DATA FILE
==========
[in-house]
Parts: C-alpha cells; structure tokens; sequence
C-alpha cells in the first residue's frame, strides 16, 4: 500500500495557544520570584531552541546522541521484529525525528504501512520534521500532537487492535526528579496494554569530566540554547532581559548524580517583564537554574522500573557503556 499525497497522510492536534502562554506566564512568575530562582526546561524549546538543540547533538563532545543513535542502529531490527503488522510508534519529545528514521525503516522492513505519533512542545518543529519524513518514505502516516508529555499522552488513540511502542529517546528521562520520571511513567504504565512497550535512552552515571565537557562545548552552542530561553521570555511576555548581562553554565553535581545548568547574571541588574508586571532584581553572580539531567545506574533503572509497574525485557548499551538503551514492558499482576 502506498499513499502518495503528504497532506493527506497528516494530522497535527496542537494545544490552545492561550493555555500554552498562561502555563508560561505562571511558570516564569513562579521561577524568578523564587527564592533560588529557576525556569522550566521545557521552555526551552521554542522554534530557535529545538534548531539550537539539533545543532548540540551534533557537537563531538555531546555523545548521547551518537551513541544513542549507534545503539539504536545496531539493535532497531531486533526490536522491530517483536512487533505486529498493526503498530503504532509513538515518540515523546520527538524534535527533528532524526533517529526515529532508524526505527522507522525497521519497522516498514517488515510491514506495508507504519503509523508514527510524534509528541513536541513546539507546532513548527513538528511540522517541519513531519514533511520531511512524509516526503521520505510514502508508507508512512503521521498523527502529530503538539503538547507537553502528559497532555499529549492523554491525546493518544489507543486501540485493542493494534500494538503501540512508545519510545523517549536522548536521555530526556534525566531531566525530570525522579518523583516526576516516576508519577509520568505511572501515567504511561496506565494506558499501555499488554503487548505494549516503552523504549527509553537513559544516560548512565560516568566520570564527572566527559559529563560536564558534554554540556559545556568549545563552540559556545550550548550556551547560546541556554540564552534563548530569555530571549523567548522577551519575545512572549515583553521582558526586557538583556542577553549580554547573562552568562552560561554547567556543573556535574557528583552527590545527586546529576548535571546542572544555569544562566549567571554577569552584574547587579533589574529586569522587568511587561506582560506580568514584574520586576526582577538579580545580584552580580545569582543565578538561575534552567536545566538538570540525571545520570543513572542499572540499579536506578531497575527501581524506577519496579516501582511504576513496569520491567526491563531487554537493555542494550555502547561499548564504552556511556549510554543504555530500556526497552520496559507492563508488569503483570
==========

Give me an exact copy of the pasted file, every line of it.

[in-house]
Parts: C-alpha cells; structure tokens; sequence
C-alpha cells in the first residue's frame, strides 16, 4: 500500500495557544520570584531552541546522541521484529525525528504501512520534521500532537487492535526528579496494554569530566540554547532581559548524580517583564537554574522500573557503556 499525497497522510492536534502562554506566564512568575530562582526546561524549546538543540547533538563532545543513535542502529531490527503488522510508534519529545528514521525503516522492513505519533512542545518543529519524513518514505502516516508529555499522552488513540511502542529517546528521562520520571511513567504504565512497550535512552552515571565537557562545548552552542530561553521570555511576555548581562553554565553535581545548568547574571541588574508586571532584581553572580539531567545506574533503572509497574525485557548499551538503551514492558499482576 502506498499513499502518495503528504497532506493527506497528516494530522497535527496542537494545544490552545492561550493555555500554552498562561502555563508560561505562571511558570516564569513562579521561577524568578523564587527564592533560588529557576525556569522550566521545557521552555526551552521554542522554534530557535529545538534548531539550537539539533545543532548540540551534533557537537563531538555531546555523545548521547551518537551513541544513542549507534545503539539504536545496531539493535532497531531486533526490536522491530517483536512487533505486529498493526503498530503504532509513538515518540515523546520527538524534535527533528532524526533517529526515529532508524526505527522507522525497521519497522516498514517488515510491514506495508507504519503509523508514527510524534509528541513536541513546539507546532513548527513538528511540522517541519513531519514533511520531511512524509516526503521520505510514502508508507508512512503521521498523527502529530503538539503538547507537553502528559497532555499529549492523554491525546493518544489507543486501540485493542493494534500494538503501540512508545519510545523517549536522548536521555530526556534525566531531566525530570525522579518523583516526576516516576508519577509520568505511572501515567504511561496506565494506558499501555499488554503487548505494549516503552523504549527509553537513559544516560548512565560516568566520570564527572566527559559529563560536564558534554554540556559545556568549545563552540559556545550550548550556551547560546541556554540564552534563548530569555530571549523567548522577551519575545512572549515583553521582558526586557538583556542577553549580554547573562552568562552560561554547567556543573556535574557528583552527590545527586546529576548535571546542572544555569544562566549567571554577569552584574547587579533589574529586569522587568511587561506582560506580568514584574520586576526582577538579580545580584552580580545569582543565578538561575534552567536545566538538570540525571545520570543513572542499572540499579536506578531497575527501581524506577519496579516501582511504576513496569520491567526491563531487554537493555542494550555502547561499548564504552556511556549510554543504555530500556526497552520496559507492563508488569503483570